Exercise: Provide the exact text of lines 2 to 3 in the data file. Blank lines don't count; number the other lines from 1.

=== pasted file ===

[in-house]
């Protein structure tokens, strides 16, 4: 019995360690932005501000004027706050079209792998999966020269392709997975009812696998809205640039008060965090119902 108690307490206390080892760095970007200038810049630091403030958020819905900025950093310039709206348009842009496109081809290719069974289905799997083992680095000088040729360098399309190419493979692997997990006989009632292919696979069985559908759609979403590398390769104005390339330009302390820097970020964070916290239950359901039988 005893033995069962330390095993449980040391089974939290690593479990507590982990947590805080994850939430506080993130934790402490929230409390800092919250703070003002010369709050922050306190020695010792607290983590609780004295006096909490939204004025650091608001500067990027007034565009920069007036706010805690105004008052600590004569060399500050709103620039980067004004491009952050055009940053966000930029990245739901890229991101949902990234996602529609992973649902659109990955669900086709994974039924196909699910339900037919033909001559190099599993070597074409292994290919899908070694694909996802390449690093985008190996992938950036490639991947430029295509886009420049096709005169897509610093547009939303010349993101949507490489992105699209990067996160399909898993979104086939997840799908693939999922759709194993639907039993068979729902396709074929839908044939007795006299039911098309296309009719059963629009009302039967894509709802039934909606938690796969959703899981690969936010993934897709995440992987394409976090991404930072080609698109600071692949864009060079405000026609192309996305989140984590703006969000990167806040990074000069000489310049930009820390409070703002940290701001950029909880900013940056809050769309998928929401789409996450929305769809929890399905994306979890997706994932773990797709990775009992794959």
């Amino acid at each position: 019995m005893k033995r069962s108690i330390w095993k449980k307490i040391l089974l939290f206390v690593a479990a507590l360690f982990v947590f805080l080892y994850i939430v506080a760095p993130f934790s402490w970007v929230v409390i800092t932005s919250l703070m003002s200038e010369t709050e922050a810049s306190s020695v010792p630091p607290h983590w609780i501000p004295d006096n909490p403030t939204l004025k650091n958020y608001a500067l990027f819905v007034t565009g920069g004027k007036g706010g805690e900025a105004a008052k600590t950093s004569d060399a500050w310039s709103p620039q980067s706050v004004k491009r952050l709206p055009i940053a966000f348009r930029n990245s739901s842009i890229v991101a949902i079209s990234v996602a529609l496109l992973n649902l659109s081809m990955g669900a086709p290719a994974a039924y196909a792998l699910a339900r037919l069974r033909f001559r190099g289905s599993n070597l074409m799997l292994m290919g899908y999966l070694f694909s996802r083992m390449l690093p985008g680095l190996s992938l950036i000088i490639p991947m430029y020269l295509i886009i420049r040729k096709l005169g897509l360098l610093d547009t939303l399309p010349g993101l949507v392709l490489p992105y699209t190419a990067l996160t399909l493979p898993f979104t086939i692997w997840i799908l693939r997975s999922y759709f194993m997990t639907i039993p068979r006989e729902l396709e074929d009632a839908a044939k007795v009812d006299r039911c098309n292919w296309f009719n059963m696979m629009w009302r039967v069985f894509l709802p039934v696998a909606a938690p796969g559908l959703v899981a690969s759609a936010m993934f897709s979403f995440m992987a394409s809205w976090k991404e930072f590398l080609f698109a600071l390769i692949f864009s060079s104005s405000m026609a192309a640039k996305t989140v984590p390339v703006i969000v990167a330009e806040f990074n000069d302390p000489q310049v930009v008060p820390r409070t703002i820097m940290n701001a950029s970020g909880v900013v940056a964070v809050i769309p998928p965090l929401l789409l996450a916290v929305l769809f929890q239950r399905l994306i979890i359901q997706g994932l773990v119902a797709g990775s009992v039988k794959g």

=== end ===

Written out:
């Protein structure tokens, strides 16, 4: 019995360690932005501000004027706050079209792998999966020269392709997975009812696998809205640039008060965090119902 108690307490206390080892760095970007200038810049630091403030958020819905900025950093310039709206348009842009496109081809290719069974289905799997083992680095000088040729360098399309190419493979692997997990006989009632292919696979069985559908759609979403590398390769104005390339330009302390820097970020964070916290239950359901039988 005893033995069962330390095993449980040391089974939290690593479990507590982990947590805080994850939430506080993130934790402490929230409390800092919250703070003002010369709050922050306190020695010792607290983590609780004295006096909490939204004025650091608001500067990027007034565009920069007036706010805690105004008052600590004569060399500050709103620039980067004004491009952050055009940053966000930029990245739901890229991101949902990234996602529609992973649902659109990955669900086709994974039924196909699910339900037919033909001559190099599993070597074409292994290919899908070694694909996802390449690093985008190996992938950036490639991947430029295509886009420049096709005169897509610093547009939303010349993101949507490489992105699209990067996160399909898993979104086939997840799908693939999922759709194993639907039993068979729902396709074929839908044939007795006299039911098309296309009719059963629009009302039967894509709802039934909606938690796969959703899981690969936010993934897709995440992987394409976090991404930072080609698109600071692949864009060079405000026609192309996305989140984590703006969000990167806040990074000069000489310049930009820390409070703002940290701001950029909880900013940056809050769309998928929401789409996450929305769809929890399905994306979890997706994932773990797709990775009992794959």
């Amino acid at each position: 019995m005893k033995r069962s108690i330390w095993k449980k307490i040391l089974l939290f206390v690593a479990a507590l360690f982990v947590f805080l080892y994850i939430v506080a760095p993130f934790s402490w970007v929230v409390i800092t932005s919250l703070m003002s200038e010369t709050e922050a810049s306190s020695v010792p630091p607290h983590w609780i501000p004295d006096n909490p403030t939204l004025k650091n958020y608001a500067l990027f819905v007034t565009g920069g004027k007036g706010g805690e900025a105004a008052k600590t950093s004569d060399a500050w310039s709103p620039q980067s706050v004004k491009r952050l709206p055009i940053a966000f348009r930029n990245s739901s842009i890229v991101a949902i079209s990234v996602a529609l496109l992973n649902l659109s081809m990955g669900a086709p290719a994974a039924y196909a792998l699910a339900r037919l069974r033909f001559r190099g289905s599993n070597l074409m799997l292994m290919g899908y999966l070694f694909s996802r083992m390449l690093p985008g680095l190996s992938l950036i000088i490639p991947m430029y020269l295509i886009i420049r040729k096709l005169g897509l360098l610093d547009t939303l399309p010349g993101l949507v392709l490489p992105y699209t190419a990067l996160t399909l493979p898993f979104t086939i692997w997840i799908l693939r997975s999922y759709f194993m997990t639907i039993p068979r006989e729902l396709e074929d009632a839908a044939k007795v009812d006299r039911c098309n292919w296309f009719n059963m696979m629009w009302r039967v069985f894509l709802p039934v696998a909606a938690p796969g559908l959703v899981a690969s759609a936010m993934f897709s979403f995440m992987a394409s809205w976090k991404e930072f590398l080609f698109a600071l390769i692949f864009s060079s104005s405000m026609a192309a640039k996305t989140v984590p390339v703006i969000v990167a330009e806040f990074n000069d302390p000489q310049v930009v008060p820390r409070t703002i820097m940290n701001a950029s970020g909880v900013v940056a964070v809050i769309p998928p965090l929401l789409l996450a916290v929305l769809f929890q239950r399905l994306i979890i359901q997706g994932l773990v119902a797709g990775s009992v039988k794959g």